March 4, 1812 Aaron Burr

For March 4, 1812, Aaron Burr in London wrote the following entry in his private journal:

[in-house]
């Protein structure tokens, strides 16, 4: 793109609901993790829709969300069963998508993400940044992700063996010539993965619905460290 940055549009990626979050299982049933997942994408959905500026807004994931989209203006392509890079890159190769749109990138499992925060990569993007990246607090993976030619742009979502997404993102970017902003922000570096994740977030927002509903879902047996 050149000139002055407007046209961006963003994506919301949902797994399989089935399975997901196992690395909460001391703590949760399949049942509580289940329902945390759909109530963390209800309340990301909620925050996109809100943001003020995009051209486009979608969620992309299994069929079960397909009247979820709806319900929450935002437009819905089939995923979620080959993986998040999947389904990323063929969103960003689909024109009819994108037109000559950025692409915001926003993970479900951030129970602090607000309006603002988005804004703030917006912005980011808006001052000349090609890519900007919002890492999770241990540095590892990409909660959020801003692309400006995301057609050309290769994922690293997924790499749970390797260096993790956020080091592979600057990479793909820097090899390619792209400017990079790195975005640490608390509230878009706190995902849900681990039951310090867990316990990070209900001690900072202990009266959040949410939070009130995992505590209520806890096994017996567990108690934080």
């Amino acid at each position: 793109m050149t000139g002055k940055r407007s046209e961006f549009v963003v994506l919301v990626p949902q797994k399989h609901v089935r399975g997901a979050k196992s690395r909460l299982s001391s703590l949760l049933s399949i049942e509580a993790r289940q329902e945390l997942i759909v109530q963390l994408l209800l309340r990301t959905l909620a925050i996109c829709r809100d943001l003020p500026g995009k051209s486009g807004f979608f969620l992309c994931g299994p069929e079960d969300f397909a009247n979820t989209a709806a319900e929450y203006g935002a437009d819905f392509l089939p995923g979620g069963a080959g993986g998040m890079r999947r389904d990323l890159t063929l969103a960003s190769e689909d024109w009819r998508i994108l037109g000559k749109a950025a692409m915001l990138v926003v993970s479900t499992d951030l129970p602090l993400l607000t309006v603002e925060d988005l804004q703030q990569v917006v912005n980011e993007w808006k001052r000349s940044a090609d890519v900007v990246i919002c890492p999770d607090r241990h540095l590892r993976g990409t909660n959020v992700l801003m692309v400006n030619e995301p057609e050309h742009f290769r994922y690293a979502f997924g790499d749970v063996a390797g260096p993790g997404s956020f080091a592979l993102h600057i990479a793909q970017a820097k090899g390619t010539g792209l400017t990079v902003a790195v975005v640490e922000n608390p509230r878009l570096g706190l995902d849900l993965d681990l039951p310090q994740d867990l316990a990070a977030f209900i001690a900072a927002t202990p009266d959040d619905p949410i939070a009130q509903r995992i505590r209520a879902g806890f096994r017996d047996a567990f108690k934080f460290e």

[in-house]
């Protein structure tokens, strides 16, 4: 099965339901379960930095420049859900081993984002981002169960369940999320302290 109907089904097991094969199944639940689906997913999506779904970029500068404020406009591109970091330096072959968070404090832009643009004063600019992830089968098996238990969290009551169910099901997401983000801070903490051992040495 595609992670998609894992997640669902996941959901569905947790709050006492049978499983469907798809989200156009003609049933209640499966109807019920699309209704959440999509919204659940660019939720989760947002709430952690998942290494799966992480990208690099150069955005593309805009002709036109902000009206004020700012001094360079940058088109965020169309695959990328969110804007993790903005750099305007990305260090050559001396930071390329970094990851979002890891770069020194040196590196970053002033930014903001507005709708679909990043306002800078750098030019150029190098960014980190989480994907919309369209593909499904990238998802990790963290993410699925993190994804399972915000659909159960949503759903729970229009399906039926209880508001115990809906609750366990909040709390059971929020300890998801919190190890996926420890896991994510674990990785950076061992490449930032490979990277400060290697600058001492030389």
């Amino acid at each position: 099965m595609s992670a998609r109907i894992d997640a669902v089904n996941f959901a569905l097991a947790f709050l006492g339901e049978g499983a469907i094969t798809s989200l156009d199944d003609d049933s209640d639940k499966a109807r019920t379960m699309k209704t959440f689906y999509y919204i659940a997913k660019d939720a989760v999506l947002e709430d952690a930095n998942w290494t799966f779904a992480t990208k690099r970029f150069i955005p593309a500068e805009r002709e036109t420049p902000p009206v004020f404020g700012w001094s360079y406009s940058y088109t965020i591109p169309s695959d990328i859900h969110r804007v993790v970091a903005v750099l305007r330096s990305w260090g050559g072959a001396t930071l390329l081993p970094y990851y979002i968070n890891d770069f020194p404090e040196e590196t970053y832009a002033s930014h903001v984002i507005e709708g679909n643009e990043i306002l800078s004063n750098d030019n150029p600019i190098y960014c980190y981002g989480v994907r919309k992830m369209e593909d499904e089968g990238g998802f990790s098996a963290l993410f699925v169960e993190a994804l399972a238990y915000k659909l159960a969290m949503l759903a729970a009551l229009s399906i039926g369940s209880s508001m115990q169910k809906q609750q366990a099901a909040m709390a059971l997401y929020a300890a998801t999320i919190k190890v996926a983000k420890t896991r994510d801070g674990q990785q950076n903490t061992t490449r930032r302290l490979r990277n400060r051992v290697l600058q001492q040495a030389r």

4.    Castella came in at 10, and talked an hour on old subjects. Having nothing to do, he agreed to walk with me to continue the conversation. Went first to Graves's ; out. Wrote him a note to keep in his hands till I should call to-morrow, the letter which Elms will address to him for me about the dents. Am in hopes to make something of that affair, for the man seems "delighted" with Fonzi's "principles." This, however, cannot be in season for the present exigencies. Passed by Joyce's, but would not call for the silver repeater, having nothing to pay his bill. Then to J. Bentham's. Castella left me at Covent Garden. R. Morris came in at 3 with la belle E.A.C. I was wrong in stating that she had been six months out of prison; it is but a few days, and she has been but six days in England. She is tall, well made; fine, large, long blue eyes; a mouth that does not please me; blond; well made; but the marks of sufferings are visible. She is a mere skeleton, pale, and a cadaverous jaunatre. When in health, and with a reasonable embonpoint, she must be imposing and attractive. As R. Morris talked all the while, and for the most part incoherently, had little opportunity of judging of her understanding or acquirements. But her letters, which, among other papers, I had occasion to peruse, are well written. They staid an hour, and I promised to give her written instructions. She did not offer, nor did I ask for money; if she had offered, I should, in the present dilemma, have accepted. It would have been the first time that I ever took from distressed innocence; and such I believe to be her case. She will go instantly to America if I advise it, which I believe I shall ; and she appeared extremely grateful for the interest I took in her concerns. Poor Jeremy Bentham is overwhelmed with trouble. The ministry are about to take away, in a manner the most horribly unjust, the whole of his little income, a bare competence, and he is seriously apprehensive that he shall be obliged to abandon the paternal mansion in which he has lived sixty years. To me, however, it appears that they will never dare to commit this outrage on justice, and law, and reason. The story is too long and too intricate now to be written, but you shall have ore tenus . Came off at 9, deliberating whether to go home at the hazard of finding my weekly bill on my table, or to lodge abroad, and try the events of another day. Had still D. M. R.'s 3-shilling piece unbroken ; but my bill for this week will be at least 25 shillings. To the ordinary expenses is to be added a pair of boots mended, 6 shillings. Passing near the Godwin's, went in and sat 1/2 hour, and then ventured home. Complained of a headache, which is true, owing to two glasses of wine drank at J. Bentham's. Did not find my bill on the table, nor a word said about it. Now, to-morrow must either be sick, and lay abed all day, or go out before breakfast. Which do you advise ? " Why, go out early, to be sure. If you lay on your back waiting for miracles, it may be some time before they come to your relief." You are right ma Min. 1 I will be out stirring ; if nothing else should succeed, will pawn the picture-watch for 3 pounds. Have not yet got the ring-watch. I am pretty sure that ma hotesse has no suspicion of the state of the treasury ; for, on coming in, I find a stock of coal and wood bought this day. Past i ; must prepare for couche. A vile, chilly, drizzling day. Yesterday ditto. Mem. : Holcroft, the poet, bred a shomaker ; Perry, proprietor of the " Morning Chronicle," and having now an income of 10,000 pounds per annum; his history, and that of his wife, will amuse, if not interest. Yet, as I am not sleepy, and fear I shall not sleep like a blockhead and gourmand, drank high-burned strong coffee at J. Bentham's I will tell you that at J. B.'s found a letter from John Edw. Browne (doubtless the late Governor spoken of by Mrs. Thorpe), avowing the utmost respect and desire to serve me, and full of flattering expressions. It was written yesterday, at the moment he was leaving London for Gosport, where he was to embark for Sierra Leone, where he knew I had friends to whom I wished to write confidentially. He gives me his address at Gosport. I think Madame Thorpe must have told him an incident which took place on our passage from the United States ; one exactly calculated to captivate the heart of an Irishman. That story is not written, but shall be for your amusement and Gampillo's instruction. Now ought I to be writing all day to-morrow to my intrepid friend Captain J.; instead of which, must be coursing for 25 shillings. But I will write at every resting-place. We may as well now say a word more of Perry (Perrie was the name originally). Born in the north of Scotland, and having received a good classical education, at the age of 20 he walked to London to seek his fortune. He had left on his arrival 2 shillings and 6 pence. For some time he nearly starved. At length he got employment and small wages with the editor of the " Morning Chronicle," and subsequently he became principal editor ; then a partner, and, finally, sole proprietor. At the age of 40 he was wealthy. Happening to make a journey in the country, he saw in a milliner's shop a girl with whose beauty and manner he was greatly smitten. He begged leave to repeat his visit; and, at the second interview, he told her he would marry her, but added, "I am a man of fortune, and wish to live hospitably, and to make my friends happy at my house. I am not accustomed to society, and must have a wife who can do the honors of my house with grace, and dignity, and fashion. Now you have seen nothing of the world, you know even less of these matters than I do ; but you have talents, and would presently become a lady if you were under proper advantages. Then, if you will go to Paris, and spend two years there to perfect yourself, I will furnish the means and marry you on your return." The lady, who was 17, was not long balancing on so hard a condition. She went to Paris, passed the two years under every advantage which money could procure, returned an accomplished lady, and all that Perry could wish. They married ; have six lovely children. She has been the pride of his heart, the ornament of his house, and the admiration of his friends. I know an Irishman who did something of the same kind, but I doubt whether there be anything similar in the history of any Englishman. I have been smoking and drinking toast water, and, at inter vals, writing these scraps, till the watchman has proclaimed 1/2 p. 2. Now you may ask, why have I not all this while been writing to Captain J.? So I have, Madame ; that letter is going on, and will be all ready before I rise in the morning. Once formed, it never goes out of my head, and the mechanical part can be performed anywhere and at any time. Salut .